There’s a widespread belief among mobile users that the apps they install in their devices are safe as long as they come from primary app stores such as Google’s Play Store or the Apple App Store. However, that is not always the case.
It turns out that some apps in Play Store come with a surprising setback. If you happened to download Durak, a solitaire card game, from the app store, you would know what I mean. Security researchers from Avast has reported about the risks associated with this app, which seemed to have snuck through the radar of Google’s security team that verifies items in Play Store.
According to the findings, Android users initially noticed having seen advertisements that popped up on their screen after unlocking their phones and asked them to click on the accompanying link in order to purportedly clean up their machine. Further inquiry points to a webpage that users have been led to and which contained malware. There are various pieces of malware involved here, some of which could run malicious operations in your device, steal personal and sensitive data and install malicious apps in the background without your knowledge.
And this did not seem to happen only once. According to Avast, the process takes place everytime a user unlocks a device. The ad also displays different reasons to click on the associated link, such as a compromise in the device or a need to update software. If you know your handset very well, you would immediately conclude that you are being duped. If you try to respond to the fraudulent request at your own risk, you would be redirected to third-party app stores whose security status bears no guarantee.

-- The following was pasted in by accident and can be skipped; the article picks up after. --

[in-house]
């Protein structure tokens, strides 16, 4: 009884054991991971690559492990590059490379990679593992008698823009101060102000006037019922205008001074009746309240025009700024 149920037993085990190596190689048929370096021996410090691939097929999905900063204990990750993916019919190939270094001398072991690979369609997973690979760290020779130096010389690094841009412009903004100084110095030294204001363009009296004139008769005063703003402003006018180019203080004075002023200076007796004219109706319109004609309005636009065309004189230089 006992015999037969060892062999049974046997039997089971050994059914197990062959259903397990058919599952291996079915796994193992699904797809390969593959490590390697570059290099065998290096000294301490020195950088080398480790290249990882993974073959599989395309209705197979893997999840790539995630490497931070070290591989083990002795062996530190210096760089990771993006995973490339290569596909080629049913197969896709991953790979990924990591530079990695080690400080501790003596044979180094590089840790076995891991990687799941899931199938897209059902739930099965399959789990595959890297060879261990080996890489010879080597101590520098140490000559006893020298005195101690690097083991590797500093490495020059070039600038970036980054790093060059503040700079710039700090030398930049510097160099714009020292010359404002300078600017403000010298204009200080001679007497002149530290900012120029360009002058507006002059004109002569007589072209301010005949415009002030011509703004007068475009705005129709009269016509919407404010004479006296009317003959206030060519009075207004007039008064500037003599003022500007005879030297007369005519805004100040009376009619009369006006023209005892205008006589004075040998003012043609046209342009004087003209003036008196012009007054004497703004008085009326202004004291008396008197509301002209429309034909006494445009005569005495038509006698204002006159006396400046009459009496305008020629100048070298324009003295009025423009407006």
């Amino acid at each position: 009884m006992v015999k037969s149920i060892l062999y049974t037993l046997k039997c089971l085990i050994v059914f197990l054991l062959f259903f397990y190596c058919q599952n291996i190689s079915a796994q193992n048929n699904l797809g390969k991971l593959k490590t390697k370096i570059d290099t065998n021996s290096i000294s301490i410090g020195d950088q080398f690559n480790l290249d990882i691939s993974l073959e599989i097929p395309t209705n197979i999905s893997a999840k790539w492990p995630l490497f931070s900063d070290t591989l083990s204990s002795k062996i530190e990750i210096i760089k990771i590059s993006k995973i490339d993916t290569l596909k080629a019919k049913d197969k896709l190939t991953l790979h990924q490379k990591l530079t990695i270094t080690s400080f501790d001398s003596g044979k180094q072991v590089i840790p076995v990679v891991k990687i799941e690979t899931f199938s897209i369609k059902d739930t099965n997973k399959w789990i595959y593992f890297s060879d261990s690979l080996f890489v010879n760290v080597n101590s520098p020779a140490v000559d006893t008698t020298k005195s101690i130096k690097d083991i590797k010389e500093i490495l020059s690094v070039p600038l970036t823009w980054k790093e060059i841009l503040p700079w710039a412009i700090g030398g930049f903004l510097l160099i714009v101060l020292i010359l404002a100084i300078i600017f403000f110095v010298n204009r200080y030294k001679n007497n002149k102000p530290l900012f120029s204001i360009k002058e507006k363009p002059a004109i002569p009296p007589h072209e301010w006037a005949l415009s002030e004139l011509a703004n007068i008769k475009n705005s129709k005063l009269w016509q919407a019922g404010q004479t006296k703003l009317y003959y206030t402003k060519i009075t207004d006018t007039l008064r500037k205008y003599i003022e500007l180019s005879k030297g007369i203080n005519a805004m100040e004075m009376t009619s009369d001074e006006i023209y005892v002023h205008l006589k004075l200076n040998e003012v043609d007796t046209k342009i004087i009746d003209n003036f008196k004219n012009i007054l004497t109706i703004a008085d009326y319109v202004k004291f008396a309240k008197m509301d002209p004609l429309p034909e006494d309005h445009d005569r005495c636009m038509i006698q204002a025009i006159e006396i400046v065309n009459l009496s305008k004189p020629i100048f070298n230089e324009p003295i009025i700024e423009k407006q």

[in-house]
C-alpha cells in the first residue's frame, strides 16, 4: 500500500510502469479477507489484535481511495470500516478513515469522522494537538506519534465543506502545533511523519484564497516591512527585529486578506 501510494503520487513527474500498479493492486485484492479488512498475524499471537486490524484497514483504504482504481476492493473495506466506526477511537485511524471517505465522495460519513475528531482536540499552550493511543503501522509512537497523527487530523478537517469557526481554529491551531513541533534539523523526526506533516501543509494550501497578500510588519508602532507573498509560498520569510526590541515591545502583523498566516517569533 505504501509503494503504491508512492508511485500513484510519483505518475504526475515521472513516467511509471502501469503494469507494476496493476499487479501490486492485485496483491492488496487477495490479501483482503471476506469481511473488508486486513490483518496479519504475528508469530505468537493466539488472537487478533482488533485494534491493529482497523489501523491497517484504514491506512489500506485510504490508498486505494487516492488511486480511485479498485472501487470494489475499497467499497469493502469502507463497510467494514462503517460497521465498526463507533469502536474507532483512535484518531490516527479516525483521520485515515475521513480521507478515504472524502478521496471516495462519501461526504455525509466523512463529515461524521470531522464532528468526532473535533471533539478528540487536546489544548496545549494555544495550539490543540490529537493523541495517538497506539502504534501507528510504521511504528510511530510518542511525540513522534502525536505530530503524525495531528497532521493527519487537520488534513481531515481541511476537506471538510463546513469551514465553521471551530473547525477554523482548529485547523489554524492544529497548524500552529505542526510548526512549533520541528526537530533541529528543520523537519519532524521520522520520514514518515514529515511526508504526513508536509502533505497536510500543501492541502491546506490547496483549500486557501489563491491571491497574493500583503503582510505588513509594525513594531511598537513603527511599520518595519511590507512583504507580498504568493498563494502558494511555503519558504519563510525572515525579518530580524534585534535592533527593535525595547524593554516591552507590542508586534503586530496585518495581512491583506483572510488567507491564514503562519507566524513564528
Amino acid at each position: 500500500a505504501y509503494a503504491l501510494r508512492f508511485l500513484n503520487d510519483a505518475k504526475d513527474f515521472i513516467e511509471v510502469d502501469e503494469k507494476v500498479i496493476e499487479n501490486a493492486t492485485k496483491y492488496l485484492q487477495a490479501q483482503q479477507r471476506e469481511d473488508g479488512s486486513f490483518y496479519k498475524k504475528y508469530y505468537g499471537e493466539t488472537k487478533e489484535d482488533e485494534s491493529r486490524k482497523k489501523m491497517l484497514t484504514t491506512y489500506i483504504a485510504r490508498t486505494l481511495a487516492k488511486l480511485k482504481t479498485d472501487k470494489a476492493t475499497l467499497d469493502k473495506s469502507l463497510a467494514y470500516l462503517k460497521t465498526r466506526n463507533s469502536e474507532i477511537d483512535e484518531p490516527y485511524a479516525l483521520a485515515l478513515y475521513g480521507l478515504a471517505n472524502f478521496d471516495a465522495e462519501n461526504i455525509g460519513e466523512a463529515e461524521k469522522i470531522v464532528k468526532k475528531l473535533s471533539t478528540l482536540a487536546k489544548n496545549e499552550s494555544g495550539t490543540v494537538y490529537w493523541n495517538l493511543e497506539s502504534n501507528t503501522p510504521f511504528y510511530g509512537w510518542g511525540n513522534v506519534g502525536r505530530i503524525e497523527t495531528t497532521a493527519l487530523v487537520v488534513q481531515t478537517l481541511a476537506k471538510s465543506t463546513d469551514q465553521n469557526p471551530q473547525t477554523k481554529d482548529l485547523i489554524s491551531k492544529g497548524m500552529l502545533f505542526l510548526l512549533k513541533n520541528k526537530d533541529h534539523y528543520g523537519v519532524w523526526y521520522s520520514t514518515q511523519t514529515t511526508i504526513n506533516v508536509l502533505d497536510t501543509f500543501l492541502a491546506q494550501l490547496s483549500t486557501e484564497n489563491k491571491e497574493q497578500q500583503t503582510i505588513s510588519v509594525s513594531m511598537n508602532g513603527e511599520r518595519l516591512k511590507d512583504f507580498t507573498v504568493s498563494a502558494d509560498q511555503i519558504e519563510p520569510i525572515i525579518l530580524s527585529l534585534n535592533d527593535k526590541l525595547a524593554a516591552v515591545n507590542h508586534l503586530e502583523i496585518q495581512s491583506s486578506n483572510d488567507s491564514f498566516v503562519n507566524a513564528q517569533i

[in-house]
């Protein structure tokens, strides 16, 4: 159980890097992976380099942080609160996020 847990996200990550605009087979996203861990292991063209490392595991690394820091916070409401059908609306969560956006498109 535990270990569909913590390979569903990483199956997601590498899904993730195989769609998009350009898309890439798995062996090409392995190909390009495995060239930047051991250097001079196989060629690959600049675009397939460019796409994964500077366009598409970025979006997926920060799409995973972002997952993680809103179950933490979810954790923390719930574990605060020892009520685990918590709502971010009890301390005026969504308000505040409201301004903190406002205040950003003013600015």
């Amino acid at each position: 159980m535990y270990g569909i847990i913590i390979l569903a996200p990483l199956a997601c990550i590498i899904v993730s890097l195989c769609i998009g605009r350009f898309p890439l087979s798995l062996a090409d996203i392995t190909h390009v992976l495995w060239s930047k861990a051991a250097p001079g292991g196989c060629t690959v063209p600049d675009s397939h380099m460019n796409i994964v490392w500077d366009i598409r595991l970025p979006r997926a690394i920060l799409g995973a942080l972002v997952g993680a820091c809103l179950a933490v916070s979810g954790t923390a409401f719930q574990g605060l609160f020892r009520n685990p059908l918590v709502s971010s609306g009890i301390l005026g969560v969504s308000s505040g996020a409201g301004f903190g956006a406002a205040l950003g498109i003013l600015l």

Current count of downloads for the Durak app has eclipsed 10 million according to the Play Store’s stats, which means there are millions of users who are now potentially exposed to the malware, and unless Google acts promptly on the issue, there will be more to be affected. There’s word from the search giant, quite fortunately, that the app has been removed from Play Store.
However, there remains to be a problem with the attack vector being left open. The onus is now on the millions of users who have downloaded the app. Which brings up the question: could Google help to clean the devices of individual users from the infection of Durak?
More importantly, questions arise as to the security level that Google is implementing on Play Store.
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